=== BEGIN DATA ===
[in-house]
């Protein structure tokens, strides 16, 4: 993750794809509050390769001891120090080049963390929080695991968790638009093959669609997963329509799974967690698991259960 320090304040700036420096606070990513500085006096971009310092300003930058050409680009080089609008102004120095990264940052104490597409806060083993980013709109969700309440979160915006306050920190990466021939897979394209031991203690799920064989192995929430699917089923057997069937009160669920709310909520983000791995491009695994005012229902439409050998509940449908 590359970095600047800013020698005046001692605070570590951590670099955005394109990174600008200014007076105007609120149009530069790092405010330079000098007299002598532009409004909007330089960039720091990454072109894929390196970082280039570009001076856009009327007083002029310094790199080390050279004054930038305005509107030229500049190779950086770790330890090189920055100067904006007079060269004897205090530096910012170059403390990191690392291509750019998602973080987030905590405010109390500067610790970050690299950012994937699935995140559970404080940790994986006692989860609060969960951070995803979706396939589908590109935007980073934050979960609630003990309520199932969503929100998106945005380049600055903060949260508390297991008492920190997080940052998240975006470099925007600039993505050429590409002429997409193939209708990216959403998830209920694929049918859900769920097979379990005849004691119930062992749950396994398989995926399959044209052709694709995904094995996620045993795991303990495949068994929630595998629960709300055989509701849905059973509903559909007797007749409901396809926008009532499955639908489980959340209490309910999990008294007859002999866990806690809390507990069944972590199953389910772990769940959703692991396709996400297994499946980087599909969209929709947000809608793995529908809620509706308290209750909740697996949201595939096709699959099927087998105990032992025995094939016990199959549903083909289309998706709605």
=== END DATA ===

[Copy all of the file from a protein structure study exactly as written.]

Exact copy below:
[in-house]
């Protein structure tokens, strides 16, 4: 993750794809509050390769001891120090080049963390929080695991968790638009093959669609997963329509799974967690698991259960 320090304040700036420096606070990513500085006096971009310092300003930058050409680009080089609008102004120095990264940052104490597409806060083993980013709109969700309440979160915006306050920190990466021939897979394209031991203690799920064989192995929430699917089923057997069937009160669920709310909520983000791995491009695994005012229902439409050998509940449908 590359970095600047800013020698005046001692605070570590951590670099955005394109990174600008200014007076105007609120149009530069790092405010330079000098007299002598532009409004909007330089960039720091990454072109894929390196970082280039570009001076856009009327007083002029310094790199080390050279004054930038305005509107030229500049190779950086770790330890090189920055100067904006007079060269004897205090530096910012170059403390990191690392291509750019998602973080987030905590405010109390500067610790970050690299950012994937699935995140559970404080940790994986006692989860609060969960951070995803979706396939589908590109935007980073934050979960609630003990309520199932969503929100998106945005380049600055903060949260508390297991008492920190997080940052998240975006470099925007600039993505050429590409002429997409193939209708990216959403998830209920694929049918859900769920097979379990005849004691119930062992749950396994398989995926399959044209052709694709995904094995996620045993795991303990495949068994929630595998629960709300055989509701849905059973509903559909007797007749409901396809926008009532499955639908489980959340209490309910999990008294007859002999866990806690809390507990069944972590199953389910772990769940959703692991396709996400297994499946980087599909969209929709947000809608793995529908809620509706308290209750909740697996949201595939096709699959099927087998105990032992025995094939016990199959549903083909289309998706709605």